Situation Comedy (1940 - 52)
Duffy's Tavern was first heard in 1940 and became
a regular feature. It was hailed from the start by critics
and whole neighborhoods of working-class listeners alike
duo that doesn't often see eye-to-eye!
Duffy's Tavern was a place on Third Avenue and 23rd
St. in New York City, where the "elite meet to eat,
Duffy ain't here, Archie the Manager speakin'
Anyone who loved old time radio probably knows that phone
patter by heart! Ed Gardner played Archie, the manager of
Duffy's Tavern, and he was as "real" sounding
as any character on radio, as he had grown up in the Big
Apple. His use and abuse of language was "exempulary"
- the same type of local "parlese" that made The
Damon Runyan Theater a favorite with New Yorkers everywhere.
Gardner was a theatrical veteran, whose wife, Shirley Booth,
well-known stage and screen actress, began on the show with
Life with Luigi
used a letter to Mama to start the show. Archie would always
seem to get a phone call at the beginning of each Duffy's
Tavern broadcast. The show might be a star vehicle,
or a situation comedy of errors, or just a semi-sweet story
about a regular that could almost tug on the heartstrings.
Stars dropping in made sense, as Duffy's Tavern was
in New York City, even if a little south and east of Broadway.
Audience and music were used, but an intimate tavern atmosphere
was always maintained. Archie was ever the understanding
host in Duffy's absence.
Regulars on the show included Duffy's slightly feather-brained
daughter, Miss Duffy, first played by Shirley Booth, and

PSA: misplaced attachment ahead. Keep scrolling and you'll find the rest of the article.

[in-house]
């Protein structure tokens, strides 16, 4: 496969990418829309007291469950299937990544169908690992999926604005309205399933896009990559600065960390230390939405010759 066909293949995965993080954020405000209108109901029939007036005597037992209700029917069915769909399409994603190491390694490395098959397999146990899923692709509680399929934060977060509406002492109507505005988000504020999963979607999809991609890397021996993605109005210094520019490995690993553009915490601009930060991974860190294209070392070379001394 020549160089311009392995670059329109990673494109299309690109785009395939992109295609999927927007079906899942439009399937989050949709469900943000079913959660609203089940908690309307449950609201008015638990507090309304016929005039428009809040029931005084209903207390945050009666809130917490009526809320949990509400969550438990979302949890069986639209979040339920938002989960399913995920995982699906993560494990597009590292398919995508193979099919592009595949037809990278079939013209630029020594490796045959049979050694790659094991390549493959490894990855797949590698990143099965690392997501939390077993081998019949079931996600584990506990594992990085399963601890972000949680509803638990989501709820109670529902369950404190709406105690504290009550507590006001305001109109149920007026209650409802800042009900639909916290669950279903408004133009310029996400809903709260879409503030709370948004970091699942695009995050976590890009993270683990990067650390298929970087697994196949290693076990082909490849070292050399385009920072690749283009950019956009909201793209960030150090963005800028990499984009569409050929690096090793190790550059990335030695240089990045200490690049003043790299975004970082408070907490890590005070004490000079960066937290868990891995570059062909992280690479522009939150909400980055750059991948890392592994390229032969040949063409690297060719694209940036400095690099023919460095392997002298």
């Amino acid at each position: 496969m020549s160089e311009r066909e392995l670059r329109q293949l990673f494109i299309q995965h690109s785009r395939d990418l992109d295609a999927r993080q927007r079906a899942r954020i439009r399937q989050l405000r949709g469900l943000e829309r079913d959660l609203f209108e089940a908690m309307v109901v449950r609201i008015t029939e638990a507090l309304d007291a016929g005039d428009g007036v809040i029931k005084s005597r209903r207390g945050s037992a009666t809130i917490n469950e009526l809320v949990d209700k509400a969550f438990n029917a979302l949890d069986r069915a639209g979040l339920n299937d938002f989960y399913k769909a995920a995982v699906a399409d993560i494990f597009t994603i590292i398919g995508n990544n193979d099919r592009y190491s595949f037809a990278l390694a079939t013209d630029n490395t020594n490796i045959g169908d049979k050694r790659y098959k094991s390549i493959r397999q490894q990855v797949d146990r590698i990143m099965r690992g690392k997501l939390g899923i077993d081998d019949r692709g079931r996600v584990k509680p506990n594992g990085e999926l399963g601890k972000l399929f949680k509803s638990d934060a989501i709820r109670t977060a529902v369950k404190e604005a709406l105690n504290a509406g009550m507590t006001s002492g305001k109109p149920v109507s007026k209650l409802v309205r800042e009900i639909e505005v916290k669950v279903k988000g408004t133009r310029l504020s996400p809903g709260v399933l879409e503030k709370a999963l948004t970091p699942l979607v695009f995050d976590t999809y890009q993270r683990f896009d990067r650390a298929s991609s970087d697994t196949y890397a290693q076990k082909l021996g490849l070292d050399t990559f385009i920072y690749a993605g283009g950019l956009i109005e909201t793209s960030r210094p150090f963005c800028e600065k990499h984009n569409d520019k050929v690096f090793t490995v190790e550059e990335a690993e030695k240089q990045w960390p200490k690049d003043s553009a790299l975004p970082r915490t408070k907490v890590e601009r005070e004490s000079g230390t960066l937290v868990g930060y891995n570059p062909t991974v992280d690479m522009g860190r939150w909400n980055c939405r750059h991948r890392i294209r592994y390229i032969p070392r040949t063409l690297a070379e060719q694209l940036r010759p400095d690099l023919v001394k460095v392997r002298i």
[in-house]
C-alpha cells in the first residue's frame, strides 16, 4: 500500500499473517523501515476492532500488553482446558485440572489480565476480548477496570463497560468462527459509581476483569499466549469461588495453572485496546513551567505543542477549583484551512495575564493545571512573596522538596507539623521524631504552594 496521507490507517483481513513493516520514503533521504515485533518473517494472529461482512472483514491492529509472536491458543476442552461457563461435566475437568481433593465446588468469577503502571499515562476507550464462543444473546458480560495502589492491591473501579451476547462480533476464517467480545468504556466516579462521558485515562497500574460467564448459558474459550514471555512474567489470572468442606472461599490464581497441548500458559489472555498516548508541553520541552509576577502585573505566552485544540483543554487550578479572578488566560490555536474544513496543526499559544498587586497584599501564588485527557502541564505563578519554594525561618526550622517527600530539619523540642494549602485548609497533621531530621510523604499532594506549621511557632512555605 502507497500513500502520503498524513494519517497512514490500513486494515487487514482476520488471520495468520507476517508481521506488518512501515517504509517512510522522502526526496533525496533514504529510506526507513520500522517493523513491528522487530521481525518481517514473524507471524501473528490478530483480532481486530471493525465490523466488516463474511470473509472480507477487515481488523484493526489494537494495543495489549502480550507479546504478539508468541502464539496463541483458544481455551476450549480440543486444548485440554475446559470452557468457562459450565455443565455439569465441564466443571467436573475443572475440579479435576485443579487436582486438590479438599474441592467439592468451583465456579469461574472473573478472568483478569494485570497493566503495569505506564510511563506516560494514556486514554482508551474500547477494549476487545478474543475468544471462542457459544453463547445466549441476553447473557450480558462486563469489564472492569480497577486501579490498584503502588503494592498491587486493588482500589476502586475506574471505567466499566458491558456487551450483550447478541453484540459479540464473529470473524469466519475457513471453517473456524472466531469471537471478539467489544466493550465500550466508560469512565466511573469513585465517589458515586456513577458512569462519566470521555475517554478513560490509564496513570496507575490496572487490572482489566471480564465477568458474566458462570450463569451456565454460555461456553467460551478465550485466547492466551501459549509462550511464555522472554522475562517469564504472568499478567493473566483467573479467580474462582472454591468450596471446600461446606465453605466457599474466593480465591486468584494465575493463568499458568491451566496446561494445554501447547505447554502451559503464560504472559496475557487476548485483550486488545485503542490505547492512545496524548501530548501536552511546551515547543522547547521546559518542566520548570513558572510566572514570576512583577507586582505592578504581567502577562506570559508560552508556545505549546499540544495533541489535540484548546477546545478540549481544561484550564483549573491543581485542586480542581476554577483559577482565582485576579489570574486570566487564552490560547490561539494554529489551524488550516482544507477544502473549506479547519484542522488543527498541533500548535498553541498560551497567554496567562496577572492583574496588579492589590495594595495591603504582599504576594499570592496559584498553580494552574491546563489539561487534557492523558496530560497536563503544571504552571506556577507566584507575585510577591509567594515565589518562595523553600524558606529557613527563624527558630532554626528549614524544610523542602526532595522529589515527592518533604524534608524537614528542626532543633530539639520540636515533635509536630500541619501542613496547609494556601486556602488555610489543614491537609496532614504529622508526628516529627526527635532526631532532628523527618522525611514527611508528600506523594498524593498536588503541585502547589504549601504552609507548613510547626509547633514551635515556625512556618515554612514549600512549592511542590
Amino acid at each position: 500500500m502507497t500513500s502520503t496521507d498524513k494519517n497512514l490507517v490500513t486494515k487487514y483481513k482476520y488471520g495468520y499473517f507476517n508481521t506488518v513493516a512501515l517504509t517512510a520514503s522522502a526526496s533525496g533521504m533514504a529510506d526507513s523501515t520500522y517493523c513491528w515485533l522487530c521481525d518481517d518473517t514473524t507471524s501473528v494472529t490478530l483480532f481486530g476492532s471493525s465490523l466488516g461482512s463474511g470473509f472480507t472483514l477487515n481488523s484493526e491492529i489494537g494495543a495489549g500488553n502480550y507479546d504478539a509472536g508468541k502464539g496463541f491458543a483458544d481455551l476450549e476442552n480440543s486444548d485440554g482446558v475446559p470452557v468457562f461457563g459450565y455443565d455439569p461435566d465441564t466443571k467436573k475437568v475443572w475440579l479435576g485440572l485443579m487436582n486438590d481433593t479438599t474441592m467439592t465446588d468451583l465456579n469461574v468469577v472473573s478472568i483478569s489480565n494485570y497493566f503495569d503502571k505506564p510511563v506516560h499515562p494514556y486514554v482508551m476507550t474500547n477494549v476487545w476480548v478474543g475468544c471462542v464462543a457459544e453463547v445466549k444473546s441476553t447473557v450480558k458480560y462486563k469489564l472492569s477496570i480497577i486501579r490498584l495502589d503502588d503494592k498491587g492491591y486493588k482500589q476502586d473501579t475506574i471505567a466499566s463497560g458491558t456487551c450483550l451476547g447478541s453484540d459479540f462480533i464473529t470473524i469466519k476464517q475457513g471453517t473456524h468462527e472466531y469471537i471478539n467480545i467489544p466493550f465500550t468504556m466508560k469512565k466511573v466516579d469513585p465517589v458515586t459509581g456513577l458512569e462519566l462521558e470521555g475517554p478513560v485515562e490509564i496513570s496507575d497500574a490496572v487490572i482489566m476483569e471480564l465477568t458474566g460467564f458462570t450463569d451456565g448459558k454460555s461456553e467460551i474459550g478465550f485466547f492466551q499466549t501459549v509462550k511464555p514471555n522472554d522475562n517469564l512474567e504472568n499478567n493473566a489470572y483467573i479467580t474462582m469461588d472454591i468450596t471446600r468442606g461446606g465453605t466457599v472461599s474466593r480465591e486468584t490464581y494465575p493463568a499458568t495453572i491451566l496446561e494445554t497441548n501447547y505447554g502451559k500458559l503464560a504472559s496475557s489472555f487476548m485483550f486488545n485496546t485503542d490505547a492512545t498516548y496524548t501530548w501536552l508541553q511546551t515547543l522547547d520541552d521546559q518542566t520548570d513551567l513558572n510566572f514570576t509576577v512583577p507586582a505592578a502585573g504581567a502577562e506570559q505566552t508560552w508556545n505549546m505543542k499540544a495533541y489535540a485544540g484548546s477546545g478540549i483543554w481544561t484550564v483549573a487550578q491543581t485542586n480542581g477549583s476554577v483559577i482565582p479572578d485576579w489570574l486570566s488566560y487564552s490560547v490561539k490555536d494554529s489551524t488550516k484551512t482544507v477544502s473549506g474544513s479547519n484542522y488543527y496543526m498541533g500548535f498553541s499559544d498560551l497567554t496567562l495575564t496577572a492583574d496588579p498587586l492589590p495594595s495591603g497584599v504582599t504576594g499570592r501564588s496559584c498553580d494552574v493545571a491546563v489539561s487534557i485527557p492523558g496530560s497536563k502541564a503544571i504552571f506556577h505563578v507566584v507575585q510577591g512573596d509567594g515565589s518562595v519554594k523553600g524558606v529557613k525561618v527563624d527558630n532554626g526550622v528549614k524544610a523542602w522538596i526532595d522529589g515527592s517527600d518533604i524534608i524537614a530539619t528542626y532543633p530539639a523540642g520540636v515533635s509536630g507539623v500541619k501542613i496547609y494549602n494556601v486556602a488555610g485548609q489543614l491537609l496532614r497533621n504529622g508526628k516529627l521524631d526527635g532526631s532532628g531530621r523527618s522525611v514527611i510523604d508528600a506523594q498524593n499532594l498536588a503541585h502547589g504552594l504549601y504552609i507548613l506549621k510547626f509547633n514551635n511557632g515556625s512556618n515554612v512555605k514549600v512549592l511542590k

later a host of youngsters. Clifton Finnegan, the classic
barstool jockey, was played by Charlie Cantor. Also featured
were Eddie the waiter (Eddie Green) and Clancy the cop (Alan
Reed.) You never knew who might drop by Duffy's for a quickie.
There was Boris Karloff,
Shelley Winters, Dinah Shore, Lucille Ball (radio's My
Favorite Husband), Tito Guizar, Alan Ladd (of radio's Box
13), Mickey Rooney, Vincent
Price (radio's The Saint),
and believe it or not, even Marlene Dietrich. And lest we
forget, Pierre the talking dog!
Great writing on the show was moonlighted by many of the
top Broadway and TV veterans, including Abe Burrows, Larry
Marks, Larry Gelbart, and Dick Martin - but Ed Gardner was
final script editor. In fact, Gardner previously had radio
director credits for several major old time radio shows, including
It or Not, Burns and
Allen, and the The Rudy Vallee Hour.
The show was done live in New York until 1949, when the
sharp Gardner moved offshore for tax advantages, and the
entire cast lived and worked in Puerto Rico recording the
shows there! None of the estimated eight million listeners
knew the difference, and, of course, now Duffy had a real
See also Dennis Day Show and for more missing protagonist comedy, see also: Wednesdays with You.